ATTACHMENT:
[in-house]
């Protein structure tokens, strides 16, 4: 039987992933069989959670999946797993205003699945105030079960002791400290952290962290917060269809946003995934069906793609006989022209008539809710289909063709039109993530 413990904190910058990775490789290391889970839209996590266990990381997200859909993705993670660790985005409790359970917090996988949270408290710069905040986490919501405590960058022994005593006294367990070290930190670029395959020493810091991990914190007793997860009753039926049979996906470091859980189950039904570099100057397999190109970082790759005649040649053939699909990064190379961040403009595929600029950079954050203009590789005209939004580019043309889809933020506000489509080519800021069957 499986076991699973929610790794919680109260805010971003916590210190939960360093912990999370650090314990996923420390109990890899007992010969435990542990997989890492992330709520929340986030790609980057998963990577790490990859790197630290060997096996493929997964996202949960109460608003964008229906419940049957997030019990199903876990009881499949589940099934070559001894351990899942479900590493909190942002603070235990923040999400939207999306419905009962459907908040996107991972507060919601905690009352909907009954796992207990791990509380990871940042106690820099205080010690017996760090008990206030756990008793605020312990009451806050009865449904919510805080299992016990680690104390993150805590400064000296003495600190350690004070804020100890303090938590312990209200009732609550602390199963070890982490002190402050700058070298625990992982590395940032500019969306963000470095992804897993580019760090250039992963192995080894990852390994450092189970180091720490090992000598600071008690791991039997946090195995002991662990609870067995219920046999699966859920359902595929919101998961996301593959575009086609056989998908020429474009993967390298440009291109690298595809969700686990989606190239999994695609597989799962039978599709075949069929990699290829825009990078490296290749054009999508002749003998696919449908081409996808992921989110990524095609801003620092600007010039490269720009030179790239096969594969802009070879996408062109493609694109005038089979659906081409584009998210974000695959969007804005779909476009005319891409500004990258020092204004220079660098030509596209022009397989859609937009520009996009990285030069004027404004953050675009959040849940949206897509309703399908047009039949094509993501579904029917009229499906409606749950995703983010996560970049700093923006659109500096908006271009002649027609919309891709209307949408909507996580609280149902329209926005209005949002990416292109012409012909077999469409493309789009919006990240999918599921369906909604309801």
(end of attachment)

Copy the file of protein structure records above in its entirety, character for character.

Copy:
[in-house]
């Protein structure tokens, strides 16, 4: 039987992933069989959670999946797993205003699945105030079960002791400290952290962290917060269809946003995934069906793609006989022209008539809710289909063709039109993530 413990904190910058990775490789290391889970839209996590266990990381997200859909993705993670660790985005409790359970917090996988949270408290710069905040986490919501405590960058022994005593006294367990070290930190670029395959020493810091991990914190007793997860009753039926049979996906470091859980189950039904570099100057397999190109970082790759005649040649053939699909990064190379961040403009595929600029950079954050203009590789005209939004580019043309889809933020506000489509080519800021069957 499986076991699973929610790794919680109260805010971003916590210190939960360093912990999370650090314990996923420390109990890899007992010969435990542990997989890492992330709520929340986030790609980057998963990577790490990859790197630290060997096996493929997964996202949960109460608003964008229906419940049957997030019990199903876990009881499949589940099934070559001894351990899942479900590493909190942002603070235990923040999400939207999306419905009962459907908040996107991972507060919601905690009352909907009954796992207990791990509380990871940042106690820099205080010690017996760090008990206030756990008793605020312990009451806050009865449904919510805080299992016990680690104390993150805590400064000296003495600190350690004070804020100890303090938590312990209200009732609550602390199963070890982490002190402050700058070298625990992982590395940032500019969306963000470095992804897993580019760090250039992963192995080894990852390994450092189970180091720490090992000598600071008690791991039997946090195995002991662990609870067995219920046999699966859920359902595929919101998961996301593959575009086609056989998908020429474009993967390298440009291109690298595809969700686990989606190239999994695609597989799962039978599709075949069929990699290829825009990078490296290749054009999508002749003998696919449908081409996808992921989110990524095609801003620092600007010039490269720009030179790239096969594969802009070879996408062109493609694109005038089979659906081409584009998210974000695959969007804005779909476009005319891409500004990258020092204004220079660098030509596209022009397989859609937009520009996009990285030069004027404004953050675009959040849940949206897509309703399908047009039949094509993501579904029917009229499906409606749950995703983010996560970049700093923006659109500096908006271009002649027609919309891709209307949408909507996580609280149902329209926005209005949002990416292109012409012909077999469409493309789009919006990240999918599921369906909604309801």